Wednesday, April 8, 2009

How Future Consumer (Market)-Demanded New Housing Will Help Reduce GHG Emissions

According to the National Association of Home Builders Housing Facts, Figures and Trends, March 2006, the square footage of housing grew from 983 square feet in 1950 to 2,350 square feet in 2004. When the lethargic housing recovery comes (lethargic because interest rates will be rising due to national debt crowding out private and business borrowing and current homeowners will not be moving so fast), baby boom homebuyers will be downsizing from their McMansions toward smaller ranch houses, townhomes and condos.

This recession is sobering consumers like nothing else could other than aging. By 2020 or so, there will be more people over 65 than under 18. Not good for housing or consumables but great for health care and services. Older people consume services, younger people goods. Once again, the baby boom will change everything. Are you ready?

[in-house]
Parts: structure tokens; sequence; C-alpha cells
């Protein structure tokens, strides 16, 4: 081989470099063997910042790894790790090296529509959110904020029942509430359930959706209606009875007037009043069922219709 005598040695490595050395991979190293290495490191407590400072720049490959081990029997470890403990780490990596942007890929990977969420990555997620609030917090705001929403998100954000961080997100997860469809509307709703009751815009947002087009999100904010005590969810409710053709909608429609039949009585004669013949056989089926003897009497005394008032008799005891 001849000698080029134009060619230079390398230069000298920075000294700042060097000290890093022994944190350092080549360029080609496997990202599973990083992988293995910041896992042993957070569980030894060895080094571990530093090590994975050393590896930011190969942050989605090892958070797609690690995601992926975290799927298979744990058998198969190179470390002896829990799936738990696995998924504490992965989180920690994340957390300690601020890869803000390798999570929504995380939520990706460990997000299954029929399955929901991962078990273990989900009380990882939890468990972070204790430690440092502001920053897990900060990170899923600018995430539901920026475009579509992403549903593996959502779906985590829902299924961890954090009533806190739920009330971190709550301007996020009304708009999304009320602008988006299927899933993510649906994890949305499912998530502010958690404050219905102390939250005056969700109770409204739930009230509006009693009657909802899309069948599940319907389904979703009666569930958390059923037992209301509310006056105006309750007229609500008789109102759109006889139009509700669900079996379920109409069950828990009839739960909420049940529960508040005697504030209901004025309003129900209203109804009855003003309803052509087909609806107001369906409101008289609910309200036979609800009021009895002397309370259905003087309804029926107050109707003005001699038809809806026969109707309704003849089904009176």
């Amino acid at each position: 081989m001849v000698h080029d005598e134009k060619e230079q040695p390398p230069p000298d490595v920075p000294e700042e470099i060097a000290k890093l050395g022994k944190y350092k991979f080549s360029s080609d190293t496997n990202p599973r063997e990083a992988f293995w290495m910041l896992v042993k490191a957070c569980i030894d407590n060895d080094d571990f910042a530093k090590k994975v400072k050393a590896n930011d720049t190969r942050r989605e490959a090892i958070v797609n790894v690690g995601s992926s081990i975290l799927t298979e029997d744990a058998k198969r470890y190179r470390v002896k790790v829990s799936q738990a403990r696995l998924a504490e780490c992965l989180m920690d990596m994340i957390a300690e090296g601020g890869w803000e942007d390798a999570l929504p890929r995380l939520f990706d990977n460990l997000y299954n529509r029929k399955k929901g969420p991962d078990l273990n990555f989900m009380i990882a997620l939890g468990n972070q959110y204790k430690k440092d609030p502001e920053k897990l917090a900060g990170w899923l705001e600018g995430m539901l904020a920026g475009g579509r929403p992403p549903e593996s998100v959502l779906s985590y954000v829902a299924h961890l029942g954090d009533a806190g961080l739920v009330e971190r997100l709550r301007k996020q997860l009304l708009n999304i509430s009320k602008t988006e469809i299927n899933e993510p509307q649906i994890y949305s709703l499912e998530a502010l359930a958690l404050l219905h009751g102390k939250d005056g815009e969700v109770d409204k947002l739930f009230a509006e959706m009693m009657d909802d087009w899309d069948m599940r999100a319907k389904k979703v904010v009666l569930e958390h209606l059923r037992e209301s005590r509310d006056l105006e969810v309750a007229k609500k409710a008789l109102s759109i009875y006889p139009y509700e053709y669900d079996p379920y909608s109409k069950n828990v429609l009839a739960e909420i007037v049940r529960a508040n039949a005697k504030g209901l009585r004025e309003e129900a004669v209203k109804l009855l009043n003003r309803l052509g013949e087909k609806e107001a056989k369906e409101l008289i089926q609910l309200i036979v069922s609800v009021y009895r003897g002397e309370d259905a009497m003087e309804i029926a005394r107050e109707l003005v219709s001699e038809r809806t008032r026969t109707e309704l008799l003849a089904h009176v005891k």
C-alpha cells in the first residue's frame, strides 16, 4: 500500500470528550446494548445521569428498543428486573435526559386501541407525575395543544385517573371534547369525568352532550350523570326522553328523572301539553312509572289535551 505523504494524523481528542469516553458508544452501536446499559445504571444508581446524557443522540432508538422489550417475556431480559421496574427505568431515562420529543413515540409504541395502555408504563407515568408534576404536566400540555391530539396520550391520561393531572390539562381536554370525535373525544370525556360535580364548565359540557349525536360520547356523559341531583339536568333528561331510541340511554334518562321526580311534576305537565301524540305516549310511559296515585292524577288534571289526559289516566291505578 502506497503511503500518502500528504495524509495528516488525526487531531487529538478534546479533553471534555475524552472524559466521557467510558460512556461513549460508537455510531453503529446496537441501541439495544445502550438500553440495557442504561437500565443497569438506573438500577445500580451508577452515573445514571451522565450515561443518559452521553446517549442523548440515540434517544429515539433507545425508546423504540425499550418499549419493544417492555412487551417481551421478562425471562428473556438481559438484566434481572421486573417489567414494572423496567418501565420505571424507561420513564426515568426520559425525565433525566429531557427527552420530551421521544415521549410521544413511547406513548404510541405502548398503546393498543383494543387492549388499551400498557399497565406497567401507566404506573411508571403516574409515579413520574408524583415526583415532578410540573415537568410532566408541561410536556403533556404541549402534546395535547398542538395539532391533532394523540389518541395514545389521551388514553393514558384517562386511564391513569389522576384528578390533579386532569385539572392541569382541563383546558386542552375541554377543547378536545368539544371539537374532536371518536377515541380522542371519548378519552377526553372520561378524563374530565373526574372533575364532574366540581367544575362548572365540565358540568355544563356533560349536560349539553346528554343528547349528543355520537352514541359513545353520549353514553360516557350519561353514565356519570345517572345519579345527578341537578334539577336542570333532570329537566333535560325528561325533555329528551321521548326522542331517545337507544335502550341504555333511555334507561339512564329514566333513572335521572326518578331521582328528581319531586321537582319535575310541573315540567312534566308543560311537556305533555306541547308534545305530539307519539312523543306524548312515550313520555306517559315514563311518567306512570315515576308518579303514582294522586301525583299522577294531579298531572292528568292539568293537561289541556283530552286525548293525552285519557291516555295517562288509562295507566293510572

Over the next 10 years, large numbers of people will be stuck owning homes for which there will be few buyers. This return to rationality, “living within our collective means” will reduce consumer energy consumption and cut GHG output. All of this by market forces rather than government mandate.

By the way, the way to recapitalize the banks is to mandate all banks receiving TARP funds to pay 5% passbook savings. While this is not pure market, it does get the taxpayer something for their generous bailout of the irresponsible banks.

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